Updated after jump While moderating a panel at Buyouts Symposium East earlier this year, I asked about the surprising lack of buyout-backed IPOs in 2007. Each panelist looked at me quizzically, and responded that it was just a statistical anomaly that would soon correct itself (save for one panelist who said my numbers must be wrong).
That was April 17, at which point only six buyout-backed offerings had priced on U.S. exchanges. There have been nine more in the proceeding eight weeks, but it still qualifies as a prolonged slowdown. Check out these quarterly numbers, courtesy of Thomson Financial:
Q1 04: 13
Q2 04: 8
Q3 04: 17
Q4 04: 20
Q1 05: 15
Q2 05: 19
Q3 05: 23
Q4 05: 10
Q1 06: 17
Q2 06: 17
Q3 06: 10
Q4 06: 22
Q1 07: 6
Q2 07: 9
Of equal import is that no one seems able to explain what’s happening (yours truly included). There are plenty of buyout-backed companies of age to be acquired, the public markets are robust (save for a recent hiccup) and aftermarket performance has been generally strong for those companies that do manage to price. Moreover, venture capital-backed companies just had their most voluminous month since October 2004 (NVCA.pdf).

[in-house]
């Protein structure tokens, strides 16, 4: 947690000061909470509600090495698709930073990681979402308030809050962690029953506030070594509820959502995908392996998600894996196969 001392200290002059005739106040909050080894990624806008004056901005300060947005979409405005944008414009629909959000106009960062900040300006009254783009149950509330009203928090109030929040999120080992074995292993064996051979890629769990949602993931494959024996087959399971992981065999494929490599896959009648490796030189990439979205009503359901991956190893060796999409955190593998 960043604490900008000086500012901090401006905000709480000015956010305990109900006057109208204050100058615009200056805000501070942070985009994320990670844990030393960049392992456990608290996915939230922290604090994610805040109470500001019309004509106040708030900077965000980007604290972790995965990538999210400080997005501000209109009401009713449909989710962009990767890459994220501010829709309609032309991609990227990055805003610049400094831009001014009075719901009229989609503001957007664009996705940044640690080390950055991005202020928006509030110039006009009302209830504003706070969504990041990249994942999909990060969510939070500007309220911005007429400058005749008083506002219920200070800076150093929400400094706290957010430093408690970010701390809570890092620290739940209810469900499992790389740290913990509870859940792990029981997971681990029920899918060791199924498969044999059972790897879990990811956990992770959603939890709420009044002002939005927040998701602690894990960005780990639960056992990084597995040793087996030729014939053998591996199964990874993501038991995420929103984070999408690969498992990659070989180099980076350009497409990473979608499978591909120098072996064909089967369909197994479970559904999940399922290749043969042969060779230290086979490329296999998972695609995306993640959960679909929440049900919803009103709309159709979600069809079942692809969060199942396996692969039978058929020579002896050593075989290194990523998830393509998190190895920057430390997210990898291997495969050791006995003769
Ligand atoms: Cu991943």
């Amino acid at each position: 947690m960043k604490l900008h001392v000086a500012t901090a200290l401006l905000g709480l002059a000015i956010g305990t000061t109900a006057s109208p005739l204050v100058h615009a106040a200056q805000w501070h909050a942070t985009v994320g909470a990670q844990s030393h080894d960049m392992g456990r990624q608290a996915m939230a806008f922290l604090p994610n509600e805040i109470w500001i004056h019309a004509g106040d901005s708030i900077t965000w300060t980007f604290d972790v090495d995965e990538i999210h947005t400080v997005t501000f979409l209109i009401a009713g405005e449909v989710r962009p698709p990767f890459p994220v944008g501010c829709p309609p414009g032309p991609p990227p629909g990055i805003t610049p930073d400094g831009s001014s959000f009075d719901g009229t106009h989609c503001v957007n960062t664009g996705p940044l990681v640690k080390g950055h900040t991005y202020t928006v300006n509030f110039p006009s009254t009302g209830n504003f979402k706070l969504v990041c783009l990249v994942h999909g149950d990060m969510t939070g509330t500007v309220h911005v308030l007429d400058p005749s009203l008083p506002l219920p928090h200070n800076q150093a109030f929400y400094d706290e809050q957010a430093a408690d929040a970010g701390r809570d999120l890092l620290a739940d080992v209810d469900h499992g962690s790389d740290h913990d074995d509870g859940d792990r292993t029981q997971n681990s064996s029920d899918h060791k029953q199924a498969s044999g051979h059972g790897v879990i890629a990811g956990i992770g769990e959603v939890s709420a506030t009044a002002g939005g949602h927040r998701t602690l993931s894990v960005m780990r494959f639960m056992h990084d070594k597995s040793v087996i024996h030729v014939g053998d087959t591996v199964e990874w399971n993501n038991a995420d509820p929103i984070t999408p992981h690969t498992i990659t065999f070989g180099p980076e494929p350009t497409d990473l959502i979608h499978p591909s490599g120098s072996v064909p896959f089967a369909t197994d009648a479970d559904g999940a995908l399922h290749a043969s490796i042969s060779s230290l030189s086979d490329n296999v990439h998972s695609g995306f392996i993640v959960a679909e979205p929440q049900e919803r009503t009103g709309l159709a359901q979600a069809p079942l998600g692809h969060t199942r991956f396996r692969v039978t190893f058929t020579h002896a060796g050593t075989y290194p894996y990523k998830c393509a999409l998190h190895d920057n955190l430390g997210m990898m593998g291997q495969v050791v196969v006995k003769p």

My panelists might be right that this an anomaly that will “soon” be corrected – but I don’t see how conditions could get much better. Of course, I also can’t identify what is hindering offerings today…
Update: Some commenters have been questioning the data, which comes from Thomson Financial. I asked someone else at Thomson to run the numbers, and they come up with the same thing. Here is a more detailed version: IPO_Data.xls
In fact, the more detailed data makes things look worse. Buyout-backed IPOs have accounted for just 15.15% of all U.S. IPO pricings so far in 2007. This compares to a 50% mark for the first half of 2006, and a 46.47% mark for the entire year.
As for the WSJ story that keeps getting mentioned, I can’t find it. If you can, please email it to me…